The presence of multi-scale heterogeneities, including stimulated fractures (hydraulically induced or open), natural fractures of various sizes embedded in unconventional low permeability reservoirs, increases the complexity of the reservoir simulation. This paper proposes a methodology to address this challenge, taking into account reservoir key parameters such as fractures locations, orientation, anisotropy and reservoir low permeability in a unique model as simple as possible.

The method may be included in the Discrete Fracture Model (DFM) family as it discretizes complex fracture networks and the surrounding matrix. Actually, some DFMs rely on unstructured grids to conform the fracture geometry and location, where all types of fractures are explicitly discretized, leading to a complicated and often non tractable numerical system to solve. To overcome these limitations, Embedded Discrete Fracture Models (EDFM) propose a hierarchical method to easily deal with this multi-scales problem. However, the matrix-fracture interaction is not properly handled with the EDFM due to the very low matrix permeability. In this paper, we will present a DFM based on MINC (Multiple INteracting Continua) approach to improve the EDFM. The MINC proximity function is computed by taking into account all discrete fractures, and the fractures are considered within a triple porosity model, where the propped fractures are explicitly discretized and other fractures are homogenized. In order to improve the flow exchange between the matrix and fracture media, the matrix gridblock is subdivided according to a MINC proximity function based on the distance to all discrete fractures, by using randomly sampled points. This approach is particularly useful for multi-phase flow simulations. For example, in a tight-oil reservoir, when the fracture pressure drops below the bubble point, gas starts to appear in the matrix formation near the fracture faces. The MINC method is suitable to simulate this kind of phenomena, which cannot be handled with a standard approach. This improved DFM based on a MINC proximity function was tested for a single-phase flow case (gas only) and a two-phase flow case with gas liberation from a tight-oil formation. The results are accurate comparing to an explicit model set as the reference solution. An application to a tight-oil case is presented and the three phase (water, oil and gas) flow is simulated with the improved DFM.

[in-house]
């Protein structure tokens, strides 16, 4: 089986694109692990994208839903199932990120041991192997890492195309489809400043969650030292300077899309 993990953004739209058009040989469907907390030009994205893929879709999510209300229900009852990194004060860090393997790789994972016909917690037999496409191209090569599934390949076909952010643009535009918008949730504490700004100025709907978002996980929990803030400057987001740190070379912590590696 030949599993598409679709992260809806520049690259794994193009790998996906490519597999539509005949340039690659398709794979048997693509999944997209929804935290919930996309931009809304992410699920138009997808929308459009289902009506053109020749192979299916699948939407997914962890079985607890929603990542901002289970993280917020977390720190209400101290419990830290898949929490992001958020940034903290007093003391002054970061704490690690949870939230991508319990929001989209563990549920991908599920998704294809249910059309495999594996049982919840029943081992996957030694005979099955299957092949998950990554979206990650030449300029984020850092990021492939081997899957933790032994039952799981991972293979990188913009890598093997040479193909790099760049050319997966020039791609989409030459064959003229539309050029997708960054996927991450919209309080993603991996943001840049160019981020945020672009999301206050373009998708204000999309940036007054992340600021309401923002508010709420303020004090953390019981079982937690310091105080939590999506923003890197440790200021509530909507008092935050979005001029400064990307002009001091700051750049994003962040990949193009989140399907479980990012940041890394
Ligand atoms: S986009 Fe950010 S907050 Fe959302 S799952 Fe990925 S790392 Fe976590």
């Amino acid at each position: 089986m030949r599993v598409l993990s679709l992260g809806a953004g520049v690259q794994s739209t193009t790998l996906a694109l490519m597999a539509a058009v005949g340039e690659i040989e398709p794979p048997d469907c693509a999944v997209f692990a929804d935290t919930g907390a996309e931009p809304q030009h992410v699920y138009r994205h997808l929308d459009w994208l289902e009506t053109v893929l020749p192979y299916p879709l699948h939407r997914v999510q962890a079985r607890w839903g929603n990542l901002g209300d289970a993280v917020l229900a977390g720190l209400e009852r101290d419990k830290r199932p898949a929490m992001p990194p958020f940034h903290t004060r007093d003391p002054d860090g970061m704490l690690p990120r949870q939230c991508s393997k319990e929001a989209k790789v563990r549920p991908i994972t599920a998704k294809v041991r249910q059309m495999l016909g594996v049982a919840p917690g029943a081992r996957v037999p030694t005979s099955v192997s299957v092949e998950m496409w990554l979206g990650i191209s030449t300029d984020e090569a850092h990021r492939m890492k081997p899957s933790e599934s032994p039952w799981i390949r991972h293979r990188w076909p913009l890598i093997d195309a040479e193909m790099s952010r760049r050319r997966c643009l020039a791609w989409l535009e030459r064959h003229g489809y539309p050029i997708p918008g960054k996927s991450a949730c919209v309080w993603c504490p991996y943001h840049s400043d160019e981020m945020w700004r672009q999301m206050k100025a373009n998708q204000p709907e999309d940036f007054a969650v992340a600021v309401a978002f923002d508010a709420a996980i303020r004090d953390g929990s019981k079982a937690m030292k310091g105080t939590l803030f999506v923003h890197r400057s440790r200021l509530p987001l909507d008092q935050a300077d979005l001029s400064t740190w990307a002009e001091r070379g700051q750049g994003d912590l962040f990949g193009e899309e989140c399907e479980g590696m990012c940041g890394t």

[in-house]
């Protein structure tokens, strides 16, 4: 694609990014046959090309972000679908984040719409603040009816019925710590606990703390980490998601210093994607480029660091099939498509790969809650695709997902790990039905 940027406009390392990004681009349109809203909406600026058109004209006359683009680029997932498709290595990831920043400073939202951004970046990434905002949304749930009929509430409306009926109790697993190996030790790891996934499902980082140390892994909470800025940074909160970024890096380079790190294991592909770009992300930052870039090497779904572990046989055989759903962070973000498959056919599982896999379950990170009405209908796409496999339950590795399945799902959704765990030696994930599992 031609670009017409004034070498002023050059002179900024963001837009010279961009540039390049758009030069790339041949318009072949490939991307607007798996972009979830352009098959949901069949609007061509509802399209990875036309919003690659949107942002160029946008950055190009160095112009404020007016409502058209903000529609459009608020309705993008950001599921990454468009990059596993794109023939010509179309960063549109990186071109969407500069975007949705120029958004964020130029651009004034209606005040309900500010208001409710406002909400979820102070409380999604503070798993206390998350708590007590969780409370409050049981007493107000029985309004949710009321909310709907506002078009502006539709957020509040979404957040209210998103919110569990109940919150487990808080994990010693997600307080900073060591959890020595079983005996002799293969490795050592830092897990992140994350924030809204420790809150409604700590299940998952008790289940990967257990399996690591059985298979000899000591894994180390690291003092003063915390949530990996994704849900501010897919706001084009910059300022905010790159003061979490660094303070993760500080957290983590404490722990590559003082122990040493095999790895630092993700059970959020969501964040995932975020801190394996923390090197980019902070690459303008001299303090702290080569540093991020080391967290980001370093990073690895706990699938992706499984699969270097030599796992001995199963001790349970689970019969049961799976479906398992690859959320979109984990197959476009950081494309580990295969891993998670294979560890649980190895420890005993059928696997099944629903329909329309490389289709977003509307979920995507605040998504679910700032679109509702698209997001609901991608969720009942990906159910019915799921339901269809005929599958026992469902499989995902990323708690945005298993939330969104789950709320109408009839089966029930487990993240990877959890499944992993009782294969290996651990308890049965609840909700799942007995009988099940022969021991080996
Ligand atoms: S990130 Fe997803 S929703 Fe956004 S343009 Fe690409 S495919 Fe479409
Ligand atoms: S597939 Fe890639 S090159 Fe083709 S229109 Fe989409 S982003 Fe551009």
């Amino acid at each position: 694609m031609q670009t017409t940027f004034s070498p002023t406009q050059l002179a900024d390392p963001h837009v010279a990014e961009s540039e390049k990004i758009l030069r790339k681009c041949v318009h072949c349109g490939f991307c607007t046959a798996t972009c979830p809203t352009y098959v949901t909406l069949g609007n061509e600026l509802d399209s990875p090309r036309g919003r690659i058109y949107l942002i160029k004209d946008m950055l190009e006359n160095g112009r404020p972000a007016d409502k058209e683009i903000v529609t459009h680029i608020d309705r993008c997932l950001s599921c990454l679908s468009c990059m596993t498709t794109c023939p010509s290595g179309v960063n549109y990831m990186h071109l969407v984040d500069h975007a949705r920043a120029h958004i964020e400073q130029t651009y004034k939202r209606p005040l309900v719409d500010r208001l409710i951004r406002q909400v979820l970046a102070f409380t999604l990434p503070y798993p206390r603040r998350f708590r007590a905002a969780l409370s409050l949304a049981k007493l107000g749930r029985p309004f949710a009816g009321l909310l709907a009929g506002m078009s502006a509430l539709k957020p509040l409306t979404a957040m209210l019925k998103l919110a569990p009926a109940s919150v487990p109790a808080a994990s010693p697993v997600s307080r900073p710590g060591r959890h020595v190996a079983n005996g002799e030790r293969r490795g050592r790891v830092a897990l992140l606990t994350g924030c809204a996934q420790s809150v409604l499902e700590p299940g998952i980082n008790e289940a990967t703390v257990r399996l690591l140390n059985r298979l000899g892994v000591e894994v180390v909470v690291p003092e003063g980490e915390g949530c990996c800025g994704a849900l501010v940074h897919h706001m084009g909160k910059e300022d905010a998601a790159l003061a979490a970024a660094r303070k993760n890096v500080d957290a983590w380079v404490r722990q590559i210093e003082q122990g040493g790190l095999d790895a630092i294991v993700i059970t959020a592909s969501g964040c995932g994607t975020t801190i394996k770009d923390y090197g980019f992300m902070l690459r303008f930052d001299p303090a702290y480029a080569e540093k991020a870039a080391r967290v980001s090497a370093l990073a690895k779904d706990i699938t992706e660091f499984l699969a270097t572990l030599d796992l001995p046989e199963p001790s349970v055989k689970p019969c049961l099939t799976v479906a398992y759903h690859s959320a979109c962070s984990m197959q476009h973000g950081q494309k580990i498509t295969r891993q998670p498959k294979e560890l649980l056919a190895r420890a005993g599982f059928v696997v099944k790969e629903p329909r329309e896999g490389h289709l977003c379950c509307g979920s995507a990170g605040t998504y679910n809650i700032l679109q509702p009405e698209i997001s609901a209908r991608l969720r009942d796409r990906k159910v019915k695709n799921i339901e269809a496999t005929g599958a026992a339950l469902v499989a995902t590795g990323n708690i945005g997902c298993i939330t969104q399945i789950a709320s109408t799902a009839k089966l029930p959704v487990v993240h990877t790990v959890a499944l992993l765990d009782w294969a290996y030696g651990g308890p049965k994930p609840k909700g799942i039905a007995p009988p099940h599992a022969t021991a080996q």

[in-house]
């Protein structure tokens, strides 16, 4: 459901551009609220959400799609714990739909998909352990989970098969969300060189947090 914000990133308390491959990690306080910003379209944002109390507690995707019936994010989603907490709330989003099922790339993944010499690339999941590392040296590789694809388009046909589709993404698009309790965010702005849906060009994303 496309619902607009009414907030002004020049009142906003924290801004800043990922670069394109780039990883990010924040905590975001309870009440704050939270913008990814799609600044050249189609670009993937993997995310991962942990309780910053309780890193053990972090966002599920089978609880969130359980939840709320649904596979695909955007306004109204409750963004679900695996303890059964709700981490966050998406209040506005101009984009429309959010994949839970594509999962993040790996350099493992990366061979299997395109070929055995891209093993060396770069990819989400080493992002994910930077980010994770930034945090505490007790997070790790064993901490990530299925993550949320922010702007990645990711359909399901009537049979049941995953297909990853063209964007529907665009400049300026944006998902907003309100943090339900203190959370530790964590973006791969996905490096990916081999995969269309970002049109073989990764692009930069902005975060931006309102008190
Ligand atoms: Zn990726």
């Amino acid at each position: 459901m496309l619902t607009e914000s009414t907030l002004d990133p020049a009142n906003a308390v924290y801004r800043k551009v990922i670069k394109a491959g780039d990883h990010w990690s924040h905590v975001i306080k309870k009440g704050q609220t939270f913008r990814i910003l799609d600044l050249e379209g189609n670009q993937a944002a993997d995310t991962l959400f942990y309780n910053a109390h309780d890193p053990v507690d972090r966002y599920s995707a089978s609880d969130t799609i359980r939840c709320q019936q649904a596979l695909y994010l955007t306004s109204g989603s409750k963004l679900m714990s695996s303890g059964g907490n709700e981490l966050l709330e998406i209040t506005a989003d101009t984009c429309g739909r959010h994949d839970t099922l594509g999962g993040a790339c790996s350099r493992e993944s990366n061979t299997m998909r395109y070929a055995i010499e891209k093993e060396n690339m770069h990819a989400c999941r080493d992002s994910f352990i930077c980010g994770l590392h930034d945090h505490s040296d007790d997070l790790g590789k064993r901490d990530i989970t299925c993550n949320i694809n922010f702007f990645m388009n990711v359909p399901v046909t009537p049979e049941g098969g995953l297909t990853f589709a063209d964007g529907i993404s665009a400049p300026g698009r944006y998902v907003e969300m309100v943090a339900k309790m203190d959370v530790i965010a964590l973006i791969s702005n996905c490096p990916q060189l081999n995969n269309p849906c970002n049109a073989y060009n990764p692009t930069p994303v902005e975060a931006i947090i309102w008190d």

Usually, shale gas formations are naturally fractured and fractures are irregularly distributed through the reservoirs. Such characteristics from shale formation increase the heterogeneity and the complexity of the reservoir simulation and make flow modelling for such reservoirs quite difficult (see Fig. 1). To model a realistic reservoir fracture network, a new type of model called discrete fracture models (DFMs) has received a great attention. These kinds of models, which discretize explicitly complex fracture networks (hydraulic, reactivated, induced, micro-fractures, etc…), involve too many unknowns and often non tractable numerical system to solve.

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